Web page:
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Given the following conditions:

  • a very old, big, C# legacy code base with no testcoverage whatsoever
  • (almost) every class derives from some interface
  • nothing is sealed

What are the practical benefits of using profiler-API-driven solutions like JustMock and TypeMock, compared to using extract&override + e.g. RhinoMocks? Are there cases I'm not aware of, besides circumventing private/protected, where using TypeMock/JustMock etc. is really needed? I'd especially welcome some experience from people having switched to one of the products.

Using extract&override seems to solve all problems when handling old legacy code, the refactoring seems dead simple, and the possibility for introducing bugs seems very minor. Is the benefit writing less test code? More beautifull classes with less virtual protected stuff? Right now, I don't 'get it', although I understand it's very helpfull to first test private methods in isolation, as public methods may be too large under the hood in such old legacy codebases.

If you don't know what extract&override is: see here.

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Too long. Did not read. What is the question? –  Esko Luontola Aug 17 '11 at 17:38
    
It ranges from 1.1 to 3.5, I would rather not lock myself into a specific version limit, but I'm very curious: how does this answer influence the answer at all? Are there C# 3.0/3.5 features I can't stub/mock normally? –  hko Aug 18 '11 at 7:30
    
Ah, I misunderstood your question, when I wrote that comment. Please disregard. [[[These are not the droids you are looking for.]]] –  Mike Christian Aug 18 '11 at 16:48

1 Answer 1

up vote 1 down vote accepted

There are many differences between the frameworks which do not regard the technology on which the frameworks built on.

For example:

  • API - every framework has different notations and defaults (e.g. strict defaults vs. relaxed defaults)
  • Support - the propriety frameworks usually offer support with the licenses
  • Price - this is not a matter of usage but requires budget

The main advantage of Extract&Override is that it requires some refactoring, if the code you're working on is neglected, it's gives a good chance to go over it and refactor it toward better code and not just for testability.

The main advantage of using an Isolation framework is that you do not need to change the code under test (if it's a large codebase it could take long time just to refactor it for testability). In addition, the Isolation frameworks do not force you into specific design, this could be helpful if the legacy code matches better its existing design. Another feature which is useful in legacy code is swapping instances created in the code under test, usually refactoring instantiations takes more effort and this can be saved. Last thing is faking 3rd party code - using isolation frameworks you can isolate code which is not yours without using wrapper classes.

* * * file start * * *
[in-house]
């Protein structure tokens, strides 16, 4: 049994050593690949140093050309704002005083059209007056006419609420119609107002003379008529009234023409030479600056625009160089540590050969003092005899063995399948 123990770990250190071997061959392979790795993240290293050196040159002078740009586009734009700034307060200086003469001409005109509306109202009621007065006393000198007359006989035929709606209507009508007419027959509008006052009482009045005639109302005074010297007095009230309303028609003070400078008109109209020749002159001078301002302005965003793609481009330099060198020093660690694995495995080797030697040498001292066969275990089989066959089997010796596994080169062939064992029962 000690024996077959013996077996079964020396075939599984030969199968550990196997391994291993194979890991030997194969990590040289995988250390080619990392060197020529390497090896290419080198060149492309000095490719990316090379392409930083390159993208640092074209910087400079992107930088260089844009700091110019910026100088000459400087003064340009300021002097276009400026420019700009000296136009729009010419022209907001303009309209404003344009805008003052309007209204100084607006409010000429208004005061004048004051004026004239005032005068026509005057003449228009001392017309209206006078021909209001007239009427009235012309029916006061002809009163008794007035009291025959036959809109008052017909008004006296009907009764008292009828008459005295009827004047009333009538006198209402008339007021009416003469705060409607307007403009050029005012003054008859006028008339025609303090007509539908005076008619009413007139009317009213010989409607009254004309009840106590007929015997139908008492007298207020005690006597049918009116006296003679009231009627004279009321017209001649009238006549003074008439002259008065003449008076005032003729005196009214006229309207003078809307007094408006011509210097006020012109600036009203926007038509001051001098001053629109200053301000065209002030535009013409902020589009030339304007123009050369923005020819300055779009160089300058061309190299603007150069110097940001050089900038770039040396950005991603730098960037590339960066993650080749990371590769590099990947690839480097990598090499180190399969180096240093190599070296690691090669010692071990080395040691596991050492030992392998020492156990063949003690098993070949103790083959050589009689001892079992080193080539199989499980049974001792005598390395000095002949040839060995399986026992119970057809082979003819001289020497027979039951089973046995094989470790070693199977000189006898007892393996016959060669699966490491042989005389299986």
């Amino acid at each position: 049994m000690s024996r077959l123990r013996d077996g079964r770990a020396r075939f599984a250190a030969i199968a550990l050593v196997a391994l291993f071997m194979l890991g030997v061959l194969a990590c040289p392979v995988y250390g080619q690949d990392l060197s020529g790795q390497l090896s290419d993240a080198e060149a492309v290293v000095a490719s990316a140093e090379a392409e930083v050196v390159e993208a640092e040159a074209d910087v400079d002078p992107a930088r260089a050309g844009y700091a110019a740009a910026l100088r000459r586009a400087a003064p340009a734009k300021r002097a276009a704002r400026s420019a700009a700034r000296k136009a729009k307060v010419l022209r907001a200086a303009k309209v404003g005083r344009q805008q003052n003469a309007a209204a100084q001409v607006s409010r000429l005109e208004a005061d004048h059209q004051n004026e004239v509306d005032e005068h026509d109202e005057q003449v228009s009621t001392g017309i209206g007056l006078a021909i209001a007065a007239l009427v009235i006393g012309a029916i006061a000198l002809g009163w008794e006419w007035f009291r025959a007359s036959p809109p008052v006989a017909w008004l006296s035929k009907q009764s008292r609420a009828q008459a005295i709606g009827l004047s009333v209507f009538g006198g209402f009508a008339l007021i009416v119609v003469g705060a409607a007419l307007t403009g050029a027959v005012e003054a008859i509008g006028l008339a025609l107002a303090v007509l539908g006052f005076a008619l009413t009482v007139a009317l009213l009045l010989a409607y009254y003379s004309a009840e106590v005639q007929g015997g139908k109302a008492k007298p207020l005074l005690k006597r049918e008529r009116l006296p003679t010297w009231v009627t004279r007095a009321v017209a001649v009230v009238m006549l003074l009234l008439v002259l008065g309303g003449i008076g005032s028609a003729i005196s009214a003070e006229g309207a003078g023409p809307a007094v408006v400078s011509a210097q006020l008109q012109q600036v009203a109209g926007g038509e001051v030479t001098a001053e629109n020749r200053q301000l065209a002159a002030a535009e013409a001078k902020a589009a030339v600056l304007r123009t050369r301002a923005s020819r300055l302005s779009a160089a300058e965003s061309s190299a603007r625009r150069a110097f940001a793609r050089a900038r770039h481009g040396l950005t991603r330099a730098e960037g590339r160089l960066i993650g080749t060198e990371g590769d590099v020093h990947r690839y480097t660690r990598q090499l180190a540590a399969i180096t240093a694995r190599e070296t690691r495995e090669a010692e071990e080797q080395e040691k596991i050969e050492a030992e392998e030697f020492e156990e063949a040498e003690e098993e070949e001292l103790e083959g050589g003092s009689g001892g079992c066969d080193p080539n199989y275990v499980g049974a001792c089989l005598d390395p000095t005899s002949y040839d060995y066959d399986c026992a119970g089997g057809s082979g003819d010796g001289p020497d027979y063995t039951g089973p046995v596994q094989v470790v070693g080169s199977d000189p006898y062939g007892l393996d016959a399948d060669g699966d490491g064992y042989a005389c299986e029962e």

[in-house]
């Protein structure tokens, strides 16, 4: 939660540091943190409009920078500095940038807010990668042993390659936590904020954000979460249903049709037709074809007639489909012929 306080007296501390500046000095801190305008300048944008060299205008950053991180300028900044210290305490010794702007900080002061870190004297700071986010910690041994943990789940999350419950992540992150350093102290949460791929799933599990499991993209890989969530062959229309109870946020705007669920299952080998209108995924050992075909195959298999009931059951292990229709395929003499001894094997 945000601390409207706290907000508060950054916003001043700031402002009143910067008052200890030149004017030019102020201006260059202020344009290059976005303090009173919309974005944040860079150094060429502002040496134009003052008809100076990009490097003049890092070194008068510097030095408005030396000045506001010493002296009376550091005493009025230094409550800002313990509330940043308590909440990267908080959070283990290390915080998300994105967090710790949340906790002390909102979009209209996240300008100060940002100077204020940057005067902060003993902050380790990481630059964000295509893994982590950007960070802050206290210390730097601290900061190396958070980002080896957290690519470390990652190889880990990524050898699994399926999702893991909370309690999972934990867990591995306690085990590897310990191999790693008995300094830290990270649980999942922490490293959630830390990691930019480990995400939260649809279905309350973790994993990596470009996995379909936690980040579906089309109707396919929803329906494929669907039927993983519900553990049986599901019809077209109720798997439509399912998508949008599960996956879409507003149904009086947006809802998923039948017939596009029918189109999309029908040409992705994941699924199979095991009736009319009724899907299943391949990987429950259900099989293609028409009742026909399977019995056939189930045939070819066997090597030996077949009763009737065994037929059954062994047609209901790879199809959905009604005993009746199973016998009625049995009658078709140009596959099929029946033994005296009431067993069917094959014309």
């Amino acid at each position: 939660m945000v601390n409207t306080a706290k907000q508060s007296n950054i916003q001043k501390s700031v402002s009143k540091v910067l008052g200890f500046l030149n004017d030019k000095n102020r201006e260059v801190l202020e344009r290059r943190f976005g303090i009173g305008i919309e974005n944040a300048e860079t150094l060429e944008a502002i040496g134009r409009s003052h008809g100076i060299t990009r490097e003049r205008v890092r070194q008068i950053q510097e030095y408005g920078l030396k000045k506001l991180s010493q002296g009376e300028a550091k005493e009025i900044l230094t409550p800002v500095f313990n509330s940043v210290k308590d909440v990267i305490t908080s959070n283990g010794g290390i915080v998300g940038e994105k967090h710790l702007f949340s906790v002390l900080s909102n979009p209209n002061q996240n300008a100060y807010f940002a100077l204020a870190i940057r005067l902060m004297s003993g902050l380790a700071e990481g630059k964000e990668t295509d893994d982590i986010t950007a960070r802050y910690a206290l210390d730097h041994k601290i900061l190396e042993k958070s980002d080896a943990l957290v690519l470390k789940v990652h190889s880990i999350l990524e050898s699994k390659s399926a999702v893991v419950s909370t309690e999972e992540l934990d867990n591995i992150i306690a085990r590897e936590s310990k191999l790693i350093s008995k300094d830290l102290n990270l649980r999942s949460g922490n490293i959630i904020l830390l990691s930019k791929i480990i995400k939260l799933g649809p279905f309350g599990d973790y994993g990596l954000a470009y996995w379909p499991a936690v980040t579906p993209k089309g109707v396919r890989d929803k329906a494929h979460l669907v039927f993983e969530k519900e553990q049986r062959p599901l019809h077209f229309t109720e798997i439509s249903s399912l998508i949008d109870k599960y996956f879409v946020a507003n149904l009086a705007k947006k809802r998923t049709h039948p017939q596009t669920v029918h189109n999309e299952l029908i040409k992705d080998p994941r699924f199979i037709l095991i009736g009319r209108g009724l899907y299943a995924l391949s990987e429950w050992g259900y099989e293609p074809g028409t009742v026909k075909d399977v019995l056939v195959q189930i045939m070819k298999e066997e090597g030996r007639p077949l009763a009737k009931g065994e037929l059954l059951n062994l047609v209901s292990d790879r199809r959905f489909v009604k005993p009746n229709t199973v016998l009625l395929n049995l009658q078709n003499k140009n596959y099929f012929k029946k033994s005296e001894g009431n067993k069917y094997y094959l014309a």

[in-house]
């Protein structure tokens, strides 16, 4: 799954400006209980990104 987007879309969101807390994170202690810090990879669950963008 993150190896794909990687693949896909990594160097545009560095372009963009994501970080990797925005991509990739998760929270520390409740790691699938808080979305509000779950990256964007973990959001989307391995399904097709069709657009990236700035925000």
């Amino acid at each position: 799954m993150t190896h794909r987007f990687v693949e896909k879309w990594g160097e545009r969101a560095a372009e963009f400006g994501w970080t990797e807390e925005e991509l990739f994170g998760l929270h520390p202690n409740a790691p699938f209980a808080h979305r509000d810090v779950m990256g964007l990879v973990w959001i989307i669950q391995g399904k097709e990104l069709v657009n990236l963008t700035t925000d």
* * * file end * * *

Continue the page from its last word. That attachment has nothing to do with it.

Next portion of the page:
Disclaimer - I work at Typemock

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I don't unerstand your "the main advantage" sentence: If I use Extract&Override, I refactor the least amount possible to make it more testable. If I do anything else (like property DI or constructor DI or introducing a factory) this is not Extract&Override anymore. Granted, I would need to introduce Interfaces for extract&override, when they would not exist, but that#s not the case in my codebase. –  hko Aug 18 '11 at 10:03
    
I fully understand the 3rd party issue, good point. "usually refactoring instantiations takes more effort and this can be saved": What do you mean with instantiations, do you have a concrete example? –  hko Aug 18 '11 at 10:14
    
@hko, about the first comment - you're right, Extract&Override is simple, but from my experience usually when refactoring code, it is tempting to do a little more :) About instantiations - let's say the class under test is UT, and it uses a class A directly through it's constructor (just calls new A() ). Assuming I want to isolate UT from A, I have to pass it as parameter, so I need to change all the callers to UT. using Isolator for example, you can use Isolate.Swap.NextInstance<UT>().With(fakeObject) and avoid the additional code changes. –  Elisha Aug 18 '11 at 15:40
    
Existing code that lacks tests tends to contain longer methods that perform multiple operations. I always recommend refactoring code, to extract units of work into their own methods, before unleashing testing tools on it. Doing so makes the resulting test code more maintainable. I highly recommend using an IDE tool for refactoring, such as CodeRush with Refactor! Pro‌​, to speed things up, and to reliably make global changes. –  Mike Christian Aug 18 '11 at 17:05
    
@Elisha: why do you have to pass it via constructor? I could write a virtual protected IA GetA() which returns new A(), and in my TestClass override it with return new StubOfA(), as long as A and StubOfA derives from an IA interface. Do i miss something? –  hko Aug 18 '11 at 19:41

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